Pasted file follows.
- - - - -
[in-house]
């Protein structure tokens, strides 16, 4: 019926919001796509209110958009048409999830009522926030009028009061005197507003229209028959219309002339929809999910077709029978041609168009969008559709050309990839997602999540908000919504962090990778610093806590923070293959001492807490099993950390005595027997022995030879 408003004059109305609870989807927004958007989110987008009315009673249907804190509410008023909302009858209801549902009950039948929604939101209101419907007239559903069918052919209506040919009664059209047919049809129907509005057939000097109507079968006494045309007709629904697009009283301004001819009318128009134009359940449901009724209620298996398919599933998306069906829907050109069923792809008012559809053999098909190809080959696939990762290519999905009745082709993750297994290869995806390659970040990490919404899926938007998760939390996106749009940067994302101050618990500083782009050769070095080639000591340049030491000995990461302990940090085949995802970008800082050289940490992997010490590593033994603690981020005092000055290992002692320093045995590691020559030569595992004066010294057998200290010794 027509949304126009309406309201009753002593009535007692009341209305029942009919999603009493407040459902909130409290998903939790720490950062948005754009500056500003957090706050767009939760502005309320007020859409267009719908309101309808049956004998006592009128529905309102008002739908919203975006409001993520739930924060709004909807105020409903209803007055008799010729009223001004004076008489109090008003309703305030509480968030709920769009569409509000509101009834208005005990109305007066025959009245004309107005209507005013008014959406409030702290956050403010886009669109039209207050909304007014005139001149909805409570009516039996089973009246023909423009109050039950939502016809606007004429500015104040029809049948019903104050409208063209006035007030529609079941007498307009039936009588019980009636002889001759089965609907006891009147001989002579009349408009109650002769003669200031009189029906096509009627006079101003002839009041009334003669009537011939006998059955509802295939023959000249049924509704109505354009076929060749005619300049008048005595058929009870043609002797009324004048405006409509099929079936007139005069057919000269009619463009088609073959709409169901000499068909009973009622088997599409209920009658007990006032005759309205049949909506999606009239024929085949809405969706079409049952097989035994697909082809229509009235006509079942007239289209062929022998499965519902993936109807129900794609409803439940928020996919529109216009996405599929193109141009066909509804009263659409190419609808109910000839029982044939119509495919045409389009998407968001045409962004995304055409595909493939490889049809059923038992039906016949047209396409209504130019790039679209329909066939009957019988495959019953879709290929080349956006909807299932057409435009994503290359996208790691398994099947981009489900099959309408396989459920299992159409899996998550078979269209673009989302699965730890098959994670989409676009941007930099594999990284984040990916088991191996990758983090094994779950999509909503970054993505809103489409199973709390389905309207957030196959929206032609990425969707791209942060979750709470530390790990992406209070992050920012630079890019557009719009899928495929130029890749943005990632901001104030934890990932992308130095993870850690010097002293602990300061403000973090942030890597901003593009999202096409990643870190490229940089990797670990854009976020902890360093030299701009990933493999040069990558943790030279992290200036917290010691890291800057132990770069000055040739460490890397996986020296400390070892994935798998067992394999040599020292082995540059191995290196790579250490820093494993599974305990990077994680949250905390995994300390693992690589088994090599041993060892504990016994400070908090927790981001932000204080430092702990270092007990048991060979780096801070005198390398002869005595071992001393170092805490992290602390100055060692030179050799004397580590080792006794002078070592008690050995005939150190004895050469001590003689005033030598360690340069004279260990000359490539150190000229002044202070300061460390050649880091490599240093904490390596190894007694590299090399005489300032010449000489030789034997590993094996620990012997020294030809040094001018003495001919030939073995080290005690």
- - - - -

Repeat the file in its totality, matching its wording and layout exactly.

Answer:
[in-house]
């Protein structure tokens, strides 16, 4: 019926919001796509209110958009048409999830009522926030009028009061005197507003229209028959219309002339929809999910077709029978041609168009969008559709050309990839997602999540908000919504962090990778610093806590923070293959001492807490099993950390005595027997022995030879 408003004059109305609870989807927004958007989110987008009315009673249907804190509410008023909302009858209801549902009950039948929604939101209101419907007239559903069918052919209506040919009664059209047919049809129907509005057939000097109507079968006494045309007709629904697009009283301004001819009318128009134009359940449901009724209620298996398919599933998306069906829907050109069923792809008012559809053999098909190809080959696939990762290519999905009745082709993750297994290869995806390659970040990490919404899926938007998760939390996106749009940067994302101050618990500083782009050769070095080639000591340049030491000995990461302990940090085949995802970008800082050289940490992997010490590593033994603690981020005092000055290992002692320093045995590691020559030569595992004066010294057998200290010794 027509949304126009309406309201009753002593009535007692009341209305029942009919999603009493407040459902909130409290998903939790720490950062948005754009500056500003957090706050767009939760502005309320007020859409267009719908309101309808049956004998006592009128529905309102008002739908919203975006409001993520739930924060709004909807105020409903209803007055008799010729009223001004004076008489109090008003309703305030509480968030709920769009569409509000509101009834208005005990109305007066025959009245004309107005209507005013008014959406409030702290956050403010886009669109039209207050909304007014005139001149909805409570009516039996089973009246023909423009109050039950939502016809606007004429500015104040029809049948019903104050409208063209006035007030529609079941007498307009039936009588019980009636002889001759089965609907006891009147001989002579009349408009109650002769003669200031009189029906096509009627006079101003002839009041009334003669009537011939006998059955509802295939023959000249049924509704109505354009076929060749005619300049008048005595058929009870043609002797009324004048405006409509099929079936007139005069057919000269009619463009088609073959709409169901000499068909009973009622088997599409209920009658007990006032005759309205049949909506999606009239024929085949809405969706079409049952097989035994697909082809229509009235006509079942007239289209062929022998499965519902993936109807129900794609409803439940928020996919529109216009996405599929193109141009066909509804009263659409190419609808109910000839029982044939119509495919045409389009998407968001045409962004995304055409595909493939490889049809059923038992039906016949047209396409209504130019790039679209329909066939009957019988495959019953879709290929080349956006909807299932057409435009994503290359996208790691398994099947981009489900099959309408396989459920299992159409899996998550078979269209673009989302699965730890098959994670989409676009941007930099594999990284984040990916088991191996990758983090094994779950999509909503970054993505809103489409199973709390389905309207957030196959929206032609990425969707791209942060979750709470530390790990992406209070992050920012630079890019557009719009899928495929130029890749943005990632901001104030934890990932992308130095993870850690010097002293602990300061403000973090942030890597901003593009999202096409990643870190490229940089990797670990854009976020902890360093030299701009990933493999040069990558943790030279992290200036917290010691890291800057132990770069000055040739460490890397996986020296400390070892994935798998067992394999040599020292082995540059191995290196790579250490820093494993599974305990990077994680949250905390995994300390693992690589088994090599041993060892504990016994400070908090927790981001932000204080430092702990270092007990048991060979780096801070005198390398002869005595071992001393170092805490992290602390100055060692030179050799004397580590080792006794002078070592008690050995005939150190004895050469001590003689005033030598360690340069004279260990000359490539150190000229002044202070300061460390050649880091490599240093904490390596190894007694590299090399005489300032010449000489030789034997590993094996620990012997020294030809040094001018003495001919030939073995080290005690």